I am Department Chair of Humanities, teacher of AP Language and Composition, and 11th and 12th Grade English at New Futures School in Albuquerque, New Mexico. I earned National Board Certification in 2007, and an endorsement to teach high school science last June. I love teaching adolescents because they question everything, are brutally honest, curse like sailors, and make me laugh, sometimes till it hurts.
Besides teaching English classes, I teach filmmaking. It has been exciting to witness teenagers creating via this alternate intelligence. This class in particular reminds me to nurture creativity in all my classes, but it also gets me thinking about the multiple and varied ways in which people learn, create, and empower themselves.
Daniel O Rourke
Dan O’Rourke has been teaching high-school English for the past 20 years, most recently at Riverside-Brookfield High School where he just completed his seventh year. At RBHS, he mentors new teachers in the English department and plays a major role in developing curriculum. He helped develop both the AP English Language & Composition curriculum and the American Studies curriculum for 11th graders and is currently involved in reformulating the AP English Literature & Composition curriculum so that it correlates with the content taught in AP US History.
Dan successfully completed National Board Certification in his first year of study, and for the past seven summers, he has served as an AP Reader for College Board’s English Language & Composition Exam and has recently taken on a leadership role as a Table Leader.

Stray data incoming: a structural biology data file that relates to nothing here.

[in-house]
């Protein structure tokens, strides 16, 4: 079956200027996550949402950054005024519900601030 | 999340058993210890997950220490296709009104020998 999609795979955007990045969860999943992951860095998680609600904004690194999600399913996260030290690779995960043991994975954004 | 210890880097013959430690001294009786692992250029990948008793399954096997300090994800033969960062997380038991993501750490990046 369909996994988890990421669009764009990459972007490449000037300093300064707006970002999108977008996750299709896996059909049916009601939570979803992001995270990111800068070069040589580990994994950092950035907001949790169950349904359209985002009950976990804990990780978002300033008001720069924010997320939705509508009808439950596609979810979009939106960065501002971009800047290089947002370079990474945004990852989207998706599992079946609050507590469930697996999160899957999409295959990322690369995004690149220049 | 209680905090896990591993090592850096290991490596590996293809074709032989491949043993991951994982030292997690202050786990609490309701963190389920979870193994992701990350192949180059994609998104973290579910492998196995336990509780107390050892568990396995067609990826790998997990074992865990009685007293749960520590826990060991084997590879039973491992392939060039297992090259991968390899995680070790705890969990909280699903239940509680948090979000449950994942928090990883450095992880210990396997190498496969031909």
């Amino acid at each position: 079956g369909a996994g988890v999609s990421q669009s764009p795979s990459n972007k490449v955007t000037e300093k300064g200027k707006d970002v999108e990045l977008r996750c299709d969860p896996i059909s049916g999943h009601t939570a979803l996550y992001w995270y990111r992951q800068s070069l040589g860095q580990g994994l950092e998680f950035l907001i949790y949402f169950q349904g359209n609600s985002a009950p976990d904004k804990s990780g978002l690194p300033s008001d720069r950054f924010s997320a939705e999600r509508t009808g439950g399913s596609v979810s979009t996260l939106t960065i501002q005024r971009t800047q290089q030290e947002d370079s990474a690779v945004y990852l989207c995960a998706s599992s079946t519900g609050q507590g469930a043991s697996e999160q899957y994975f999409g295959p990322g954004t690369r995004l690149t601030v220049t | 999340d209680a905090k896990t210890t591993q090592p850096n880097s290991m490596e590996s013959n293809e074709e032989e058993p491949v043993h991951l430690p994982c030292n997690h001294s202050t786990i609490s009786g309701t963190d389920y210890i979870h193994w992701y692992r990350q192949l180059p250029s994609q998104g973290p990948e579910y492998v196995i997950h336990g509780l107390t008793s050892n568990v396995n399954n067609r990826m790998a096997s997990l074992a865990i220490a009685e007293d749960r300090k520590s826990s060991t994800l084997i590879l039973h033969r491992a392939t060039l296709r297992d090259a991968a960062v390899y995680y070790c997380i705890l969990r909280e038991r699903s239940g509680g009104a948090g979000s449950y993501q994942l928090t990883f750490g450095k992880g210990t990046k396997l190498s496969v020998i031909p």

He earned a B.A. from Villanova University in 1989, majoring in English and Philosophy, and received an M.A. in English from Villanova University in 1992, with a concentration in Irish Literature. Each summer, he takes high-school students on literary tours of Ireland.
He has taught COMP 101 as an adjunct professor at Moraine Valley Community College and is currently working with the administration there to set up a summer travel-study course to Ireland. His professional career outside of academia includes seven years of coaching high-school football and six years of coaching high-school cross country, and he co-owns a martini bar with his brother in Chicago, which has been open since 2007.